While CB-1 receptors are primarily concentrated in the central nervous system, CB-2 receptors are much more widespread throughout bodily tissues - being found abundantly in the tissues of the immune system, peripheral nervous system, digestive system, and several other locations. These receptors are not concentrated in the brain or keyed to bind to THC, and as such are not tied to the psychoactive effects of cannabis. Instead, these receptors function primarily in therapeutic maintenance of the body’s immune responses, including reducing inflammation and other similar overreactions in the body. CBD loosely associates to CB-2 receptors to assist in modulating bodily processes up or down, explaining the basis of the mechanism behind CBD’s widespread medicinal applications.

 
Image credit:  Hemple

Image credit: Hemple

 

Part 3: How Does Our ECS Directly Impact Our Health?

So now that you understand that the active compounds in cannabis interact with our ECS receptors to illicit changes in the strength and frequency of chemical signaling pathways, we’ll discuss what that actually means in terms of our health and how we perceive cannabis as an effective medicine.

In order to better understand how our ECS is directly tied to our health, it’s best to look at a couple of well-researched examples of how different cannabinoid-ECS interactions can treat certain ailments. For example, one of the most common applications of cannabis medicine is in the treatment of diseases caused by types of rogue inflammation - including arthritis, colitis, multiple sclerosis, and others. The inflammation in different cell locations registers as pain, discomfort, and/or disruption of normal bodily processes. The modulating action of cannabinoids are able to disrupt the chemical pathway that is causing chronic inflammation, essentially “turning off” the mechanism inducing the inflammation and relieving the associated symptoms patients experience.

One of the most talked-about medicinal applications of cannabis medicine in recent years is the anti-spasmodic, or anti-seizure, effects of cannabis oil high in CBD. CBD is particularly effective at modulating and interfering with the runaway chemical pathways that cause seizures and spasms, both in the form of full-body convulsions and localized muscle spasm disorders. Cannabis medicines have been used in the treatment of epilepsy and seizures reaching back to ancient history, so although the science is just now starting to catch up on this front, we have known about this medicinal effectiveness through anecdotal evidence for centuries.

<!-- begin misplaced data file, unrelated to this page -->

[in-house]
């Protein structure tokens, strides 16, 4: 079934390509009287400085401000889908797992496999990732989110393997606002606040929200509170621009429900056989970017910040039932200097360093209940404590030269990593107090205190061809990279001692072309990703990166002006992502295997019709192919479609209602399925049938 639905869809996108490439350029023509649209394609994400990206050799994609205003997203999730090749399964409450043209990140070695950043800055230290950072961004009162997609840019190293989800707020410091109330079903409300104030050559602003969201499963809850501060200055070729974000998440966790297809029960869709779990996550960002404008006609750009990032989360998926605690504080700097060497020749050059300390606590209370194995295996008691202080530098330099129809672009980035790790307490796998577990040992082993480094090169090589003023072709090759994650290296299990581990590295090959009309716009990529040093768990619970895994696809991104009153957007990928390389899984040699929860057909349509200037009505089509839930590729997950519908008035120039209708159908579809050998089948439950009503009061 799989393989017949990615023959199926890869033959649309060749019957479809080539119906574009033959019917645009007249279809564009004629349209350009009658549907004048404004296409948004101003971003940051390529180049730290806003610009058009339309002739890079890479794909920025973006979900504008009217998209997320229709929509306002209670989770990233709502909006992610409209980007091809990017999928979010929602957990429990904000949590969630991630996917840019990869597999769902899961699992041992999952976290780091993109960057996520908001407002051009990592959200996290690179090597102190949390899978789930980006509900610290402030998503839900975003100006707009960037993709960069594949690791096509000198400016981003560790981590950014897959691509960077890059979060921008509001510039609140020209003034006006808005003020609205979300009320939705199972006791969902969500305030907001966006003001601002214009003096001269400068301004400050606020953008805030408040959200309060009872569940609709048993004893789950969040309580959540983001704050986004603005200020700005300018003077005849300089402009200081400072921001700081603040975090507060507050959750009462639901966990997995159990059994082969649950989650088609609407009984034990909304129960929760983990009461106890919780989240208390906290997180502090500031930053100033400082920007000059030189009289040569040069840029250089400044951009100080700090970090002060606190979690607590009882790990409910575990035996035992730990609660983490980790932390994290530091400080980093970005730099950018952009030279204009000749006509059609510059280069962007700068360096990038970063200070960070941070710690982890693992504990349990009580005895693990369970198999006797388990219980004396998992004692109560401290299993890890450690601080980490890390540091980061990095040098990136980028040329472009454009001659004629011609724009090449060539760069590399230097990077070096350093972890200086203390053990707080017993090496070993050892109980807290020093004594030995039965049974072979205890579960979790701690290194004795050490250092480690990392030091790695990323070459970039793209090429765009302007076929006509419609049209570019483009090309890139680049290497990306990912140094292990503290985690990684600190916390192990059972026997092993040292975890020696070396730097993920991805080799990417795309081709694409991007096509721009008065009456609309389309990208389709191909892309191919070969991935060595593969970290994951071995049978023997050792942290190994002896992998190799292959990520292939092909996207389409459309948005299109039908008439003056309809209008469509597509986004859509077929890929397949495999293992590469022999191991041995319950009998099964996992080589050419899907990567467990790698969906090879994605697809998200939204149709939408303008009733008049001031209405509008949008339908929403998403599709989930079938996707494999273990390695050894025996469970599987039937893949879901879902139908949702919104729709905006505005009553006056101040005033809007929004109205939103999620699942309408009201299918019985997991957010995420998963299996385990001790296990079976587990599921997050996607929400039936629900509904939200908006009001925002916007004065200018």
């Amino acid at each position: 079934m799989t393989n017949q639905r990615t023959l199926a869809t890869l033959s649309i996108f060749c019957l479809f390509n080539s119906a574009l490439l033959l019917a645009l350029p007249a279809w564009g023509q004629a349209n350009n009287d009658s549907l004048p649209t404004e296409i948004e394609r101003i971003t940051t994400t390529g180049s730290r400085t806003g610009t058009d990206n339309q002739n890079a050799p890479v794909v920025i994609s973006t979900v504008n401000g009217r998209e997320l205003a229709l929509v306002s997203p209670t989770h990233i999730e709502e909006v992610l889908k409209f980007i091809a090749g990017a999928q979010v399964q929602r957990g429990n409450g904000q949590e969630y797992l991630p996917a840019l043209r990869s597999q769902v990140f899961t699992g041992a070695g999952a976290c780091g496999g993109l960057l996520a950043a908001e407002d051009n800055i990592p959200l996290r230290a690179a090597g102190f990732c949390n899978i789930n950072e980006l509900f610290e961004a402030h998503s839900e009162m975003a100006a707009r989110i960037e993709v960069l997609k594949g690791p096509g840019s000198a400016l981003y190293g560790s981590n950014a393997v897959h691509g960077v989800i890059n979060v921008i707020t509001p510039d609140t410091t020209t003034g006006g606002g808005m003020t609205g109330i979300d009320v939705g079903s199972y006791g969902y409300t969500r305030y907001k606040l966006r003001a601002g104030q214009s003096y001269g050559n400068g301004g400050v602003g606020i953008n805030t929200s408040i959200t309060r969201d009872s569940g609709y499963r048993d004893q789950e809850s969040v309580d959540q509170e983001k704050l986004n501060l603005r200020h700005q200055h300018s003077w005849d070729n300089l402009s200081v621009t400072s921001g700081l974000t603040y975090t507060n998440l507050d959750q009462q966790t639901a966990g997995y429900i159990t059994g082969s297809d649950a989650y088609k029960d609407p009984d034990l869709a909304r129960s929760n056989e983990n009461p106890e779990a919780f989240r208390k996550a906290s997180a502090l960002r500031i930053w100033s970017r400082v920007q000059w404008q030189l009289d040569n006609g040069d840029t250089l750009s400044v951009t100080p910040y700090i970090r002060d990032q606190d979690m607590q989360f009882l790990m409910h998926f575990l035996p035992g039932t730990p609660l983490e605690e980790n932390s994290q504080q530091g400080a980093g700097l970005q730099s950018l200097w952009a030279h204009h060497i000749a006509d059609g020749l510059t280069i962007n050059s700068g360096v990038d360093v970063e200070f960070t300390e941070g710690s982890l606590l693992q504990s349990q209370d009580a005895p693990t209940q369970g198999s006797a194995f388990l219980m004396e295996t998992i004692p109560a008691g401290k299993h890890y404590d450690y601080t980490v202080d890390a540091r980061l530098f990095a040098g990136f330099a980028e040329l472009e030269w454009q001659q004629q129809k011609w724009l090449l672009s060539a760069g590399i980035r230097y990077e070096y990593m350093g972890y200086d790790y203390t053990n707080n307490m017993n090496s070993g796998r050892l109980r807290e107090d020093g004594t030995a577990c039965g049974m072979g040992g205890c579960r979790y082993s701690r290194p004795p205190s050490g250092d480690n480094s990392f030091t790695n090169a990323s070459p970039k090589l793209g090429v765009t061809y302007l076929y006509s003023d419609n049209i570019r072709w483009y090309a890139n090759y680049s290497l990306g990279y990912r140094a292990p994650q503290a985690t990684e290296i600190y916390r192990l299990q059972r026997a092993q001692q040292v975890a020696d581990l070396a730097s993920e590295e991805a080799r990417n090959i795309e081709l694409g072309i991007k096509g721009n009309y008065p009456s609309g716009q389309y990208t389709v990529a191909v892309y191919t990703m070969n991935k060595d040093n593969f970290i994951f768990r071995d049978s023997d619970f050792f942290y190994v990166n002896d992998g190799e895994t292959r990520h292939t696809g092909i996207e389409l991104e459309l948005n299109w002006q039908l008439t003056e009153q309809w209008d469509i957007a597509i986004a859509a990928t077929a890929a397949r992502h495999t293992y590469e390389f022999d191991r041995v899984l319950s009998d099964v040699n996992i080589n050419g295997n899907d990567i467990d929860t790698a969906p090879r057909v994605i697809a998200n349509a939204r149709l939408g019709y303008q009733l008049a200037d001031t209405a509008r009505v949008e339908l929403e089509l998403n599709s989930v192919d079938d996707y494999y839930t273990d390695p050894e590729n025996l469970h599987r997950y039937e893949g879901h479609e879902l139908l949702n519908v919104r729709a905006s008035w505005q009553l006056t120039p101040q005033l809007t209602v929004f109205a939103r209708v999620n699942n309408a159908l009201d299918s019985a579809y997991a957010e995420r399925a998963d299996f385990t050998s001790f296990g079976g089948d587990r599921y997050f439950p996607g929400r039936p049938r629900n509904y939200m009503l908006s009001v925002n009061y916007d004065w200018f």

As we briefly mentioned before, cannabis has been used as an effective medicine for the treatment of many chronic pain conditions. Chronic pain is notoriously difficult to treat, as pain is hard to quantify and study, it can generate from many different sources and pathways, and it can be localized or diffuse or modulate between the two. This wide range of symptom types and causes makes it hard for medical professionals to pinpoint the best treatment for a certain patient’s needs. However, cannabis seems to function well for many different pain conditions, including migraine, endometriosis, fibromyalgia, and other pain conditions with vastly varied root causes thanks to its generalized action toward homeostasis.

A well-known side effect of recreational cannabis consumption is feelings of sedation and sleepiness, leading to the stereotype of the “lazy stoner”. However, this is also one of the most potentially beneficial aspects of medicinal cannabis with the ability to help the greatest number of people around the world, as sleep disorders are increasingly common in our busy and hectic societies. Increased ECS signaling in the central nervous system has been shown to modulate sleep, so supplemental THC dosing at night can be quite effective for helping patients fall asleep effectively and stay asleep throughout the night. Additionally, there’s evidence suggesting that cannabis therapy is useful for modulating dream cycles, offering relief for those plagued by nightmares, especially associated with PTSD.

Conclusion: We’ve Come a Long Way, But Have Much Yet To Learn

Clearly, the many unique interactions between active cannabis compounds and our natural Endocannabinoid System are capable of producing a wide array of beneficial effects for our health and wellness, and this is just what we’ve learned in the last 30 years as the shroud has started to lift from cannabis research. Leaps and bounds have been made in understanding the cellular mechanisms that allow cannabis to help our bodies maintain optimal health in this short time; it is almost guaranteed that scientists will soon begin to identify entirely novel medicinal mechanisms within the ECS that we never dreamed possible back when THC and the CB-1 receptor were first found.

Exciting developments are on the horizon as legalization and medicinal research spread across the globe and gain acceptance - we’ll be sure to revise this article with new discoveries and corrections on existing theories as we become aware of them.

To keep up with the latest in cannabis science news, be sure to subscribe to our podcast Periodic effects for interviews with the leading voices in cannabis research and education.